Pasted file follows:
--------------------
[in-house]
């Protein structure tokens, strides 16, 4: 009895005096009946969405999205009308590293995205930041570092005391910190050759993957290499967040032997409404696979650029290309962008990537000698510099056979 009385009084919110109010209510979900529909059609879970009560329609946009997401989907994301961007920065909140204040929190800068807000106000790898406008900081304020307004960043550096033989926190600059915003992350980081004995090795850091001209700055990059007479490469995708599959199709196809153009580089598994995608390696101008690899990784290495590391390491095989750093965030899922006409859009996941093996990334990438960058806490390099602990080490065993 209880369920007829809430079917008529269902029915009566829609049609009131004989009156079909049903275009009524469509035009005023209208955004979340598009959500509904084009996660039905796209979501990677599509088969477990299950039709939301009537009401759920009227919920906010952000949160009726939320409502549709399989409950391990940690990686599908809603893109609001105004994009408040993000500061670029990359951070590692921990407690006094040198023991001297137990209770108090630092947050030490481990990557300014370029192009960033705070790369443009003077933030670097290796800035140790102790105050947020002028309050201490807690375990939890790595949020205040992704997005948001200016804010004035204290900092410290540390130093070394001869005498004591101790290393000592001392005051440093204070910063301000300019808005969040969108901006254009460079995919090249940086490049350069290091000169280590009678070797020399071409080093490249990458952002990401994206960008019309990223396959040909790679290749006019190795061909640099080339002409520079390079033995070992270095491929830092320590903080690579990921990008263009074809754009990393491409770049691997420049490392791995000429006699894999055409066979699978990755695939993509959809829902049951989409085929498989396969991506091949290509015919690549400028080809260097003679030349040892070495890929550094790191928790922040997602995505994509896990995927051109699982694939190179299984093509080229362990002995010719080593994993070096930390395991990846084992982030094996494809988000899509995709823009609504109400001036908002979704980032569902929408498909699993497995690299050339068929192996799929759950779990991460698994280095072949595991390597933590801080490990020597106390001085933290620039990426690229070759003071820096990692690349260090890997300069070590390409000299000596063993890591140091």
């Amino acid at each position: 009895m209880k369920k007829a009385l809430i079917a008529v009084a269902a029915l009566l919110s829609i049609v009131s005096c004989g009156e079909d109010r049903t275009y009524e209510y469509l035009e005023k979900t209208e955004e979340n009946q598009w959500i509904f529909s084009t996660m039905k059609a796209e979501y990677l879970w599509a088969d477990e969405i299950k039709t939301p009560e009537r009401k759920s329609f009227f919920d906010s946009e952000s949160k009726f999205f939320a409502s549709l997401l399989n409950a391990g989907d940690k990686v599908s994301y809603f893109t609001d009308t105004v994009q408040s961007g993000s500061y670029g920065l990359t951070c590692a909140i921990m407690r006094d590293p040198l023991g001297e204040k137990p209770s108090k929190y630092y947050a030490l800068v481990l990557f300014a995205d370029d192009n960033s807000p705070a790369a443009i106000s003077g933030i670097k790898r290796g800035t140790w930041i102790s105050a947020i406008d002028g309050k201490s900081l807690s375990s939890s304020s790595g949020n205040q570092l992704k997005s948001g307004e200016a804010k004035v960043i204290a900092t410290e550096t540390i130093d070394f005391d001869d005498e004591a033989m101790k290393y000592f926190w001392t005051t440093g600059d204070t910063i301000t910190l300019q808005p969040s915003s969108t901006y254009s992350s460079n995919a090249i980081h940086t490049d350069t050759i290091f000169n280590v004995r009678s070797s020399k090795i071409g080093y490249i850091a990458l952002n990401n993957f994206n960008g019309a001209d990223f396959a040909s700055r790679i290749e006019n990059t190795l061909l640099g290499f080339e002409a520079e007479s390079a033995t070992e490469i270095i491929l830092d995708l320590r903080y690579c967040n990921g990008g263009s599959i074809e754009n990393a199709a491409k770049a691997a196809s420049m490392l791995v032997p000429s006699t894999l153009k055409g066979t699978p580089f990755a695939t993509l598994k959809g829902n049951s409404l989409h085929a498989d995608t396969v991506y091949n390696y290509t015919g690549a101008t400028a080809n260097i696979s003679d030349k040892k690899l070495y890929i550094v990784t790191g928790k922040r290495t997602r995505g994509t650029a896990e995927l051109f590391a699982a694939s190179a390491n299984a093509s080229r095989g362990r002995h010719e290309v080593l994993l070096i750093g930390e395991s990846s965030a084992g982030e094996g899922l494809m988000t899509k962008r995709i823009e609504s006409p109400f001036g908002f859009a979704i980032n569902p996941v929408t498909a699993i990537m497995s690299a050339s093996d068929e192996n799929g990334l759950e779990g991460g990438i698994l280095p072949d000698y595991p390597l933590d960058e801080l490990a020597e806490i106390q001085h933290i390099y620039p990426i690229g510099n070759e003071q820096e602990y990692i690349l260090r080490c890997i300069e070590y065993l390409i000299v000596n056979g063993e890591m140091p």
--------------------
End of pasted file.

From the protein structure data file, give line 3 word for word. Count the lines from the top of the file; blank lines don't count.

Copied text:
């Amino acid at each position: 009895m209880k369920k007829a009385l809430i079917a008529v009084a269902a029915l009566l919110s829609i049609v009131s005096c004989g009156e079909d109010r049903t275009y009524e209510y469509l035009e005023k979900t209208e955004e979340n009946q598009w959500i509904f529909s084009t996660m039905k059609a796209e979501y990677l879970w599509a088969d477990e969405i299950k039709t939301p009560e009537r009401k759920s329609f009227f919920d906010s946009e952000s949160k009726f999205f939320a409502s549709l997401l399989n409950a391990g989907d940690k990686v599908s994301y809603f893109t609001d009308t105004v994009q408040s961007g993000s500061y670029g920065l990359t951070c590692a909140i921990m407690r006094d590293p040198l023991g001297e204040k137990p209770s108090k929190y630092y947050a030490l800068v481990l990557f300014a995205d370029d192009n960033s807000p705070a790369a443009i106000s003077g933030i670097k790898r290796g800035t140790w930041i102790s105050a947020i406008d002028g309050k201490s900081l807690s375990s939890s304020s790595g949020n205040q570092l992704k997005s948001g307004e200016a804010k004035v960043i204290a900092t410290e550096t540390i130093d070394f005391d001869d005498e004591a033989m101790k290393y000592f926190w001392t005051t440093g600059d204070t910063i301000t910190l300019q808005p969040s915003s969108t901006y254009s992350s460079n995919a090249i980081h940086t490049d350069t050759i290091f000169n280590v004995r009678s070797s020399k090795i071409g080093y490249i850091a990458l952002n990401n993957f994206n960008g019309a001209d990223f396959a040909s700055r790679i290749e006019n990059t190795l061909l640099g290499f080339e002409a520079e007479s390079a033995t070992e490469i270095i491929l830092d995708l320590r903080y690579c967040n990921g990008g263009s599959i074809e754009n990393a199709a491409k770049a691997a196809s420049m490392l791995v032997p000429s006699t894999l153009k055409g066979t699978p580089f990755a695939t993509l598994k959809g829902n049951s409404l989409h085929a498989d995608t396969v991506y091949n390696y290509t015919g690549a101008t400028a080809n260097i696979s003679d030349k040892k690899l070495y890929i550094v990784t790191g928790k922040r290495t997602r995505g994509t650029a896990e995927l051109f590391a699982a694939s190179a390491n299984a093509s080229r095989g362990r002995h010719e290309v080593l994993l070096i750093g930390e395991s990846s965030a084992g982030e094996g899922l494809m988000t899509k962008r995709i823009e609504s006409p109400f001036g908002f859009a979704i980032n569902p996941v929408t498909a699993i990537m497995s690299a050339s093996d068929e192996n799929g990334l759950e779990g991460g990438i698994l280095p072949d000698y595991p390597l933590d960058e801080l490990a020597e806490i106390q001085h933290i390099y620039p990426i690229g510099n070759e003071q820096e602990y990692i690349l260090r080490c890997i300069e070590y065993l390409i000299v000596n056979g063993e890591m140091p």